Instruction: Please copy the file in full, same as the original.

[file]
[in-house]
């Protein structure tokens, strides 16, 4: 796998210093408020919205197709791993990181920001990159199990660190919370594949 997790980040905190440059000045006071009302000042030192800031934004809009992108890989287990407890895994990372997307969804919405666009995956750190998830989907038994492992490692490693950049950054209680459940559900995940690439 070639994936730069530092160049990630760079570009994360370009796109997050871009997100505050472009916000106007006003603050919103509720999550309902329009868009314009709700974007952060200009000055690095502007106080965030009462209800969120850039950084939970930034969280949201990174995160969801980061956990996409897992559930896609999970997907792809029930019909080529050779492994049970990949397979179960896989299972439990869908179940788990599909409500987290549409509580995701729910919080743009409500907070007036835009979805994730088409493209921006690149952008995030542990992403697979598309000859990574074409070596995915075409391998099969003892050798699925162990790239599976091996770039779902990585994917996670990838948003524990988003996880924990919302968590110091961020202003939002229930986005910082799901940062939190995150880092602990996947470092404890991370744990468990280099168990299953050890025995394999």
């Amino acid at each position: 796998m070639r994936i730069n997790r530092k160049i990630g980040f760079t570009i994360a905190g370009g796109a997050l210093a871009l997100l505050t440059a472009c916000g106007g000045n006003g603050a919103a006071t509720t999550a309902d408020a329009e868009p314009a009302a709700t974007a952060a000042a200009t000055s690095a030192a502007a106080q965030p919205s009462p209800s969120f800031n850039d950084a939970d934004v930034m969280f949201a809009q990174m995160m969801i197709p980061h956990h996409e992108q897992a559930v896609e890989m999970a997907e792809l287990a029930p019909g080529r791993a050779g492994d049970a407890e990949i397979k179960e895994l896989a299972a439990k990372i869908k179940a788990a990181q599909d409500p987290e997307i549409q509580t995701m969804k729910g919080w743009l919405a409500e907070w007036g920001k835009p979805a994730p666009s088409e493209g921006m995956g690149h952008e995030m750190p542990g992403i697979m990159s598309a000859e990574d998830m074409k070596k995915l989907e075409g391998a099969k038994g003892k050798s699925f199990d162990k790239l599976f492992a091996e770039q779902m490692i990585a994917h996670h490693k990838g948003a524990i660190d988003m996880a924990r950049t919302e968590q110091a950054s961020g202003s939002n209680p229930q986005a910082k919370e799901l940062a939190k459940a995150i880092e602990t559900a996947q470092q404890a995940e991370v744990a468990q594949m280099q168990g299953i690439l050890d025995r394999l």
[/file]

[in-house]
């Protein structure tokens, strides 16, 4: 796998210093408020919205197709791993990181920001990159199990660190919370594949 997790980040905190440059000045006071009302000042030192800031934004809009992108890989287990407890895994990372997307969804919405666009995956750190998830989907038994492992490692490693950049950054209680459940559900995940690439 070639994936730069530092160049990630760079570009994360370009796109997050871009997100505050472009916000106007006003603050919103509720999550309902329009868009314009709700974007952060200009000055690095502007106080965030009462209800969120850039950084939970930034969280949201990174995160969801980061956990996409897992559930896609999970997907792809029930019909080529050779492994049970990949397979179960896989299972439990869908179940788990599909409500987290549409509580995701729910919080743009409500907070007036835009979805994730088409493209921006690149952008995030542990992403697979598309000859990574074409070596995915075409391998099969003892050798699925162990790239599976091996770039779902990585994917996670990838948003524990988003996880924990919302968590110091961020202003939002229930986005910082799901940062939190995150880092602990996947470092404890991370744990468990280099168990299953050890025995394999």
């Amino acid at each position: 796998m070639r994936i730069n997790r530092k160049i990630g980040f760079t570009i994360a905190g370009g796109a997050l210093a871009l997100l505050t440059a472009c916000g106007g000045n006003g603050a919103a006071t509720t999550a309902d408020a329009e868009p314009a009302a709700t974007a952060a000042a200009t000055s690095a030192a502007a106080q965030p919205s009462p209800s969120f800031n850039d950084a939970d934004v930034m969280f949201a809009q990174m995160m969801i197709p980061h956990h996409e992108q897992a559930v896609e890989m999970a997907e792809l287990a029930p019909g080529r791993a050779g492994d049970a407890e990949i397979k179960e895994l896989a299972a439990k990372i869908k179940a788990a990181q599909d409500p987290e997307i549409q509580t995701m969804k729910g919080w743009l919405a409500e907070w007036g920001k835009p979805a994730p666009s088409e493209g921006m995956g690149h952008e995030m750190p542990g992403i697979m990159s598309a000859e990574d998830m074409k070596k995915l989907e075409g391998a099969k038994g003892k050798s699925f199990d162990k790239l599976f492992a091996e770039q779902m490692i990585a994917h996670h490693k990838g948003a524990i660190d988003m996880a924990r950049t919302e968590q110091a950054s961020g202003s939002n209680p229930q986005a910082k919370e799901l940062a939190k459940a995150i880092e602990t559900a996947q470092q404890a995940e991370v744990a468990q594949m280099q168990g299953i690439l050890d025995r394999l």